Animals increasingly spotted in NYC area
Written by Michael Risinit
Two researchers who have tracked coyotes from Westchester County into New York City will have their work showcased Wednesday night on PBS.
Chris Nagy and Mark Weckel from the Mianus River Gorge Preserve in Bedford will be part of “Nature: Meet the Coywolf,” which looks at how coywolves, or eastern coyotes, are adapting to urban areas.
Coywolf is the term some researchers use for eastern coyotes, which are thought to be a cross between western coyotes and eastern wolves living in Canada.
Click here to watch a trailer for the PBS show: http://to.pbs.org/1f0J8RA.
Such interbreeding is many generations removed, Nagy said. Scientists estimate coyotes roaming the fields and woods of the East contain anywhere from 10 percent to 30 percent wolf DNA. Once thought limited to those open spaces, the animals are becoming more comfortable amid the asphalt and parks of the region’s cities, “slipping unnoticed into … Toronto, Montreal, Boston and even New York,” according to PBS.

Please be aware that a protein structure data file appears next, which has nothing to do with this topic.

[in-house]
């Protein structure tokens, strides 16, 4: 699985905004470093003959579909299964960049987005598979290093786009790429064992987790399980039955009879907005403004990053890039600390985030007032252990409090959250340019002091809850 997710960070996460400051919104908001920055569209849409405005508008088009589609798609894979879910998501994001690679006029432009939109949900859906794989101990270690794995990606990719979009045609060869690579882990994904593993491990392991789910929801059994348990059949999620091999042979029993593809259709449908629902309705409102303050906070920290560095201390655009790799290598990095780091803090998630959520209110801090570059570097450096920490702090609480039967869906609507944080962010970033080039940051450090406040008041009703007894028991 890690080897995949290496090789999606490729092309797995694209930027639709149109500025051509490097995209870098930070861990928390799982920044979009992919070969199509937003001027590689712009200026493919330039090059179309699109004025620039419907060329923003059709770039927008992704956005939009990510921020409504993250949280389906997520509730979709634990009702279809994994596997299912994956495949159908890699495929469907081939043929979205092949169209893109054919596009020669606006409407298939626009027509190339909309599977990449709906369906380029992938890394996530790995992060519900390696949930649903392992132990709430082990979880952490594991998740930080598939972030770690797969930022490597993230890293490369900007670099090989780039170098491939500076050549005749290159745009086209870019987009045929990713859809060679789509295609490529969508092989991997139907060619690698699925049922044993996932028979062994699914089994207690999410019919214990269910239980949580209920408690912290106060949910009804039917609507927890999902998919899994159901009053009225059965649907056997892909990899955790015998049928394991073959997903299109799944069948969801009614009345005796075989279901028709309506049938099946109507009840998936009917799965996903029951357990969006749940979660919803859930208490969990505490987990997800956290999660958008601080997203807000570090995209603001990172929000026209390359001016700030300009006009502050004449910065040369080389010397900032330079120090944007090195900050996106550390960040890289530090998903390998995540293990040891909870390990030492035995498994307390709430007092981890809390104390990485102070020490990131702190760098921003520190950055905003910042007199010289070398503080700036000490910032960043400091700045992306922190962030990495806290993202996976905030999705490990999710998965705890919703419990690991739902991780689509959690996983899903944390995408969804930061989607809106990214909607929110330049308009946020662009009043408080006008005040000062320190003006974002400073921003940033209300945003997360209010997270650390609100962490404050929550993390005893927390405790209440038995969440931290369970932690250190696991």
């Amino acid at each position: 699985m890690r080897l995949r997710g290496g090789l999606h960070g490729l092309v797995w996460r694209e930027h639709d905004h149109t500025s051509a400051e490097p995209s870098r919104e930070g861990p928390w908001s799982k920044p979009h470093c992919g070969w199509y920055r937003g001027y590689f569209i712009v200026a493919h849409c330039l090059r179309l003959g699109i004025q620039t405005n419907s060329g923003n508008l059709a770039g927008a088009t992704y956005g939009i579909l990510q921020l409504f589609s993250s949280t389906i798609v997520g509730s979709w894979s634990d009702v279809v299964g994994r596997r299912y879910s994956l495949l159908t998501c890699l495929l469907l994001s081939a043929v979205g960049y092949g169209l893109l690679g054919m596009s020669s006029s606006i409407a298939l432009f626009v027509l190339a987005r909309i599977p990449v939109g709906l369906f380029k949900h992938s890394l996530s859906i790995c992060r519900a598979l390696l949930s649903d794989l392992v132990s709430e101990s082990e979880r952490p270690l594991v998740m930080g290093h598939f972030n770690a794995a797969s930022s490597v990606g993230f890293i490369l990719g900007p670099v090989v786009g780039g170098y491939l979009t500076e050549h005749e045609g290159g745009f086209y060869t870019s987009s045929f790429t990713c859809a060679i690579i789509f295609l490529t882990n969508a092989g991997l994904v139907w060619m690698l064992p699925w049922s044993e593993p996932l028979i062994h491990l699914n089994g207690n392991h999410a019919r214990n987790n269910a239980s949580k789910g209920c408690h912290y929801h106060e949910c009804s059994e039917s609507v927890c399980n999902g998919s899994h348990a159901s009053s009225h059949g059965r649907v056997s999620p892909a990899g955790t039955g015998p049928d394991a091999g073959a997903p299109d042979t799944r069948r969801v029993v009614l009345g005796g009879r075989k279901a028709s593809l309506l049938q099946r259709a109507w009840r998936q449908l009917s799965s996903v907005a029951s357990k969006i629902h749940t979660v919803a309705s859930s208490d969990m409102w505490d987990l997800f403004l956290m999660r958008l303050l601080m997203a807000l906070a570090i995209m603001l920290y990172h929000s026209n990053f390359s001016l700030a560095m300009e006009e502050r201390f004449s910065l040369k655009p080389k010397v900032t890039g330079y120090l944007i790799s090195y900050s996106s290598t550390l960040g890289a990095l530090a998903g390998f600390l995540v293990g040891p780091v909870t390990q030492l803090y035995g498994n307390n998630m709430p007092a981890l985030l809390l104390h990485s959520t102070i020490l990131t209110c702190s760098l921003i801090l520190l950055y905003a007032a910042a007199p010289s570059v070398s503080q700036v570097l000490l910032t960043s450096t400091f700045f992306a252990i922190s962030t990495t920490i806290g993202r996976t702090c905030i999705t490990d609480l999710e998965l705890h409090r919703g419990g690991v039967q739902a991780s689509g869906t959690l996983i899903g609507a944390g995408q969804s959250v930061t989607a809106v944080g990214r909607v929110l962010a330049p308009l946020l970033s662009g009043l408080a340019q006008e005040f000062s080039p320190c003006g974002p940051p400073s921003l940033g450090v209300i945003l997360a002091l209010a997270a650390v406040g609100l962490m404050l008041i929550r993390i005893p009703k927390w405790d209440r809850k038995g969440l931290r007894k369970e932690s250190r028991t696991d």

“In the 1990s, a few coywolves were seen in the outer boroughs of New York City, in Queens and the Bronx. But they were thought to be outliers moving through in search of territory. Now, two wildlife biologists, Mark Weckel and Chris Nagy, are setting out to prove this may no longer be the case,” the program’s narrator explains.
The segment was filmed in September 2012 and features Weckel and Nagy setting up an automatic camera in a park in Queens. They have strapped similar cameras to trees in Yonkers, the Bronx and Manhattan. The trail cameras detect movement and have made dozens of photographs of coyotes.
The two began tracking coyotes in 2006. Breeding populations exist in the Bronx and occasional animals show up in northern Manhattan and Queens, Nagy said Monday.
“We were the only ones really looking at them in New York City,” he said.
Weckel now works for the American Museum of Natural History, but the two plan to continue their Gotham Coyote Project.
Next up is collecting their droppings and analyzing the coyotes’ DNA to learn how local animals are related.